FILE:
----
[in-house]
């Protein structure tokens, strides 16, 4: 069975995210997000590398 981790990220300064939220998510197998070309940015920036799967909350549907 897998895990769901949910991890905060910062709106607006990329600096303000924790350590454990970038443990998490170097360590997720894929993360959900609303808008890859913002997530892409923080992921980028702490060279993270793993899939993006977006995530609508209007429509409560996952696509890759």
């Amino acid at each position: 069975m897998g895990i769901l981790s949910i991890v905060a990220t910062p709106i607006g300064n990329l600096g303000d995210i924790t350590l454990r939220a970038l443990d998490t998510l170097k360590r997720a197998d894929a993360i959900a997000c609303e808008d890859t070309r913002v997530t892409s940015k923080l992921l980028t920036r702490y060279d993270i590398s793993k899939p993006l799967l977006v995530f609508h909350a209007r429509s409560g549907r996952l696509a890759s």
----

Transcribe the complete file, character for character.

[in-house]
């Protein structure tokens, strides 16, 4: 069975995210997000590398 981790990220300064939220998510197998070309940015920036799967909350549907 897998895990769901949910991890905060910062709106607006990329600096303000924790350590454990970038443990998490170097360590997720894929993360959900609303808008890859913002997530892409923080992921980028702490060279993270793993899939993006977006995530609508209007429509409560996952696509890759």
């Amino acid at each position: 069975m897998g895990i769901l981790s949910i991890v905060a990220t910062p709106i607006g300064n990329l600096g303000d995210i924790t350590l454990r939220a970038l443990d998490t998510l170097k360590r997720a197998d894929a993360i959900a997000c609303e808008d890859t070309r913002v997530t892409s940015k923080l992921l980028t920036r702490y060279d993270i590398s793993k899939p993006l799967l977006v995530f609508h909350a209007r429509s409560g549907r996952l696509a890759s």